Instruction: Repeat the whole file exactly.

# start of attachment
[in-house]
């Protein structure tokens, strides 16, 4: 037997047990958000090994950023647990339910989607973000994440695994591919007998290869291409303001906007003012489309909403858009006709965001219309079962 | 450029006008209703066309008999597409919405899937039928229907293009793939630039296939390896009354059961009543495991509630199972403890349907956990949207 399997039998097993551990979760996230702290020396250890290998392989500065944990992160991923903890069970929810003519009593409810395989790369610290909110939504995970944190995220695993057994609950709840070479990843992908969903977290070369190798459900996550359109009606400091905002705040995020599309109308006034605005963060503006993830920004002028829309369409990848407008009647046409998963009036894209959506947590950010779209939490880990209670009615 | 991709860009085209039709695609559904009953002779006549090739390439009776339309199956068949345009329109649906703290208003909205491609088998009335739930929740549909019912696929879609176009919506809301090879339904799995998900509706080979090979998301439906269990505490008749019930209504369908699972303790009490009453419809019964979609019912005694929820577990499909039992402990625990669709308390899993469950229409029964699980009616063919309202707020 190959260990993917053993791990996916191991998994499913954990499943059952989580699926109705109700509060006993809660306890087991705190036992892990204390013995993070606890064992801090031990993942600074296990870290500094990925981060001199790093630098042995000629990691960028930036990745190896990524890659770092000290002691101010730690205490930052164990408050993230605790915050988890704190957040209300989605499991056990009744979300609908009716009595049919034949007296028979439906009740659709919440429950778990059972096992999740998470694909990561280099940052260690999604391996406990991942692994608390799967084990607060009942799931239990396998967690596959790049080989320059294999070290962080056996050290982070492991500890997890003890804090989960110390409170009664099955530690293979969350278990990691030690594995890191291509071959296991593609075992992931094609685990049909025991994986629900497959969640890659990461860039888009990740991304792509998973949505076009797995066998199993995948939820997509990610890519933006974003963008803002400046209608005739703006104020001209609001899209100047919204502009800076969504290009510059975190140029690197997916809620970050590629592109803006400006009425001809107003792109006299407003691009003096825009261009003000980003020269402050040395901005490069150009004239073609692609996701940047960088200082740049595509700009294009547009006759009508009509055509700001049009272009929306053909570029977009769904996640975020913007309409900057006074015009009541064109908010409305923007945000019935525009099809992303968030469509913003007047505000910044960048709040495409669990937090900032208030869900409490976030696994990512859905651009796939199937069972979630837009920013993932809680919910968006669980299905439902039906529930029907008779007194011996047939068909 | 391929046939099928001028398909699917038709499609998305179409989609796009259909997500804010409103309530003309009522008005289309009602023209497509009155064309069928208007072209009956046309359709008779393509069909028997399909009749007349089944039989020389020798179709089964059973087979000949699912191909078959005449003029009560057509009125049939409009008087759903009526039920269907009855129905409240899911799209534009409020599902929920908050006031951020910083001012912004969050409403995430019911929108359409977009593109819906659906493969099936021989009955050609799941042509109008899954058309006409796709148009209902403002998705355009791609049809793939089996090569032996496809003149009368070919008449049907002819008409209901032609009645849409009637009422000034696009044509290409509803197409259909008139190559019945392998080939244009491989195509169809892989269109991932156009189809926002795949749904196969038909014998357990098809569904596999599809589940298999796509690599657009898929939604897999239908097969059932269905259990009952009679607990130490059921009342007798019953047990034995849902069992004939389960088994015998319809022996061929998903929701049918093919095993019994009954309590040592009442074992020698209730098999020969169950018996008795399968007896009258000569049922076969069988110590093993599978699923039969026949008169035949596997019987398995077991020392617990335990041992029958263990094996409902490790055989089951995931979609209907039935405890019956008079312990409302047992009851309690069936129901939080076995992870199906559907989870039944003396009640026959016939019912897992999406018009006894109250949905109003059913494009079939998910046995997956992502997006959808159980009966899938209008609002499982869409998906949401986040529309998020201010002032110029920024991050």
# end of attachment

[in-house]
């Protein structure tokens, strides 16, 4: 037997047990958000090994950023647990339910989607973000994440695994591919007998290869291409303001906007003012489309909403858009006709965001219309079962 | 450029006008209703066309008999597409919405899937039928229907293009793939630039296939390896009354059961009543495991509630199972403890349907956990949207 399997039998097993551990979760996230702290020396250890290998392989500065944990992160991923903890069970929810003519009593409810395989790369610290909110939504995970944190995220695993057994609950709840070479990843992908969903977290070369190798459900996550359109009606400091905002705040995020599309109308006034605005963060503006993830920004002028829309369409990848407008009647046409998963009036894209959506947590950010779209939490880990209670009615 | 991709860009085209039709695609559904009953002779006549090739390439009776339309199956068949345009329109649906703290208003909205491609088998009335739930929740549909019912696929879609176009919506809301090879339904799995998900509706080979090979998301439906269990505490008749019930209504369908699972303790009490009453419809019964979609019912005694929820577990499909039992402990625990669709308390899993469950229409029964699980009616063919309202707020 190959260990993917053993791990996916191991998994499913954990499943059952989580699926109705109700509060006993809660306890087991705190036992892990204390013995993070606890064992801090031990993942600074296990870290500094990925981060001199790093630098042995000629990691960028930036990745190896990524890659770092000290002691101010730690205490930052164990408050993230605790915050988890704190957040209300989605499991056990009744979300609908009716009595049919034949007296028979439906009740659709919440429950778990059972096992999740998470694909990561280099940052260690999604391996406990991942692994608390799967084990607060009942799931239990396998967690596959790049080989320059294999070290962080056996050290982070492991500890997890003890804090989960110390409170009664099955530690293979969350278990990691030690594995890191291509071959296991593609075992992931094609685990049909025991994986629900497959969640890659990461860039888009990740991304792509998973949505076009797995066998199993995948939820997509990610890519933006974003963008803002400046209608005739703006104020001209609001899209100047919204502009800076969504290009510059975190140029690197997916809620970050590629592109803006400006009425001809107003792109006299407003691009003096825009261009003000980003020269402050040395901005490069150009004239073609692609996701940047960088200082740049595509700009294009547009006759009508009509055509700001049009272009929306053909570029977009769904996640975020913007309409900057006074015009009541064109908010409305923007945000019935525009099809992303968030469509913003007047505000910044960048709040495409669990937090900032208030869900409490976030696994990512859905651009796939199937069972979630837009920013993932809680919910968006669980299905439902039906529930029907008779007194011996047939068909 | 391929046939099928001028398909699917038709499609998305179409989609796009259909997500804010409103309530003309009522008005289309009602023209497509009155064309069928208007072209009956046309359709008779393509069909028997399909009749007349089944039989020389020798179709089964059973087979000949699912191909078959005449003029009560057509009125049939409009008087759903009526039920269907009855129905409240899911799209534009409020599902929920908050006031951020910083001012912004969050409403995430019911929108359409977009593109819906659906493969099936021989009955050609799941042509109008899954058309006409796709148009209902403002998705355009791609049809793939089996090569032996496809003149009368070919008449049907002819008409209901032609009645849409009637009422000034696009044509290409509803197409259909008139190559019945392998080939244009491989195509169809892989269109991932156009189809926002795949749904196969038909014998357990098809569904596999599809589940298999796509690599657009898929939604897999239908097969059932269905259990009952009679607990130490059921009342007798019953047990034995849902069992004939389960088994015998319809022996061929998903929701049918093919095993019994009954309590040592009442074992020698209730098999020969169950018996008795399968007896009258000569049922076969069988110590093993599978699923039969026949008169035949596997019987398995077991020392617990335990041992029958263990094996409902490790055989089951995931979609209907039935405890019956008079312990409302047992009851309690069936129901939080076995992870199906559907989870039944003396009640026959016939019912897992999406018009006894109250949905109003059913494009079939998910046995997956992502997006959808159980009966899938209008609002499982869409998906949401986040529309998020201010002032110029920024991050």